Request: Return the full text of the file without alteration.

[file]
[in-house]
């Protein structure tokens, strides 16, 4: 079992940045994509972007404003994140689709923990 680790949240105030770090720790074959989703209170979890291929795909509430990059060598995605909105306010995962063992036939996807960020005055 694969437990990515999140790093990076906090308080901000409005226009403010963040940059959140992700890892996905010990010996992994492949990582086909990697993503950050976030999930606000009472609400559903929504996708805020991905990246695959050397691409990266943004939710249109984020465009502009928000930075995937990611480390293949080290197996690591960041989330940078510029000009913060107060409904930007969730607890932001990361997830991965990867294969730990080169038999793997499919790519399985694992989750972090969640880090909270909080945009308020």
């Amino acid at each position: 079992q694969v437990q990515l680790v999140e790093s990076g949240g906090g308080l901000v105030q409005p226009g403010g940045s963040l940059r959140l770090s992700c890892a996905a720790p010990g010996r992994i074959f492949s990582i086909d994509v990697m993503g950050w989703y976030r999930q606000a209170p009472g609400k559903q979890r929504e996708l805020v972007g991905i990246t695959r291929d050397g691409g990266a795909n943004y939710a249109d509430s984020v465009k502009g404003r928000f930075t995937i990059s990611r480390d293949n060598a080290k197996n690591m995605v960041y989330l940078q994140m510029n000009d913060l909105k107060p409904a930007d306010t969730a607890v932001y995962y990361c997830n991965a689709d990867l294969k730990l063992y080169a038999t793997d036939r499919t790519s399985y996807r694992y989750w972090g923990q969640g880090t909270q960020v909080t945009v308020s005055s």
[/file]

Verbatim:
[in-house]
């Protein structure tokens, strides 16, 4: 079992940045994509972007404003994140689709923990 680790949240105030770090720790074959989703209170979890291929795909509430990059060598995605909105306010995962063992036939996807960020005055 694969437990990515999140790093990076906090308080901000409005226009403010963040940059959140992700890892996905010990010996992994492949990582086909990697993503950050976030999930606000009472609400559903929504996708805020991905990246695959050397691409990266943004939710249109984020465009502009928000930075995937990611480390293949080290197996690591960041989330940078510029000009913060107060409904930007969730607890932001990361997830991965990867294969730990080169038999793997499919790519399985694992989750972090969640880090909270909080945009308020």
């Amino acid at each position: 079992q694969v437990q990515l680790v999140e790093s990076g949240g906090g308080l901000v105030q409005p226009g403010g940045s963040l940059r959140l770090s992700c890892a996905a720790p010990g010996r992994i074959f492949s990582i086909d994509v990697m993503g950050w989703y976030r999930q606000a209170p009472g609400k559903q979890r929504e996708l805020v972007g991905i990246t695959r291929d050397g691409g990266a795909n943004y939710a249109d509430s984020v465009k502009g404003r928000f930075t995937i990059s990611r480390d293949n060598a080290k197996n690591m995605v960041y989330l940078q994140m510029n000009d913060l909105k107060p409904a930007d306010t969730a607890v932001y995962y990361c997830n991965a689709d990867l294969k730990l063992y080169a038999t793997d036939r499919t790519s399985y996807r694992y989750w972090g923990q969640g880090t909270q960020v909080t945009v308020s005055s």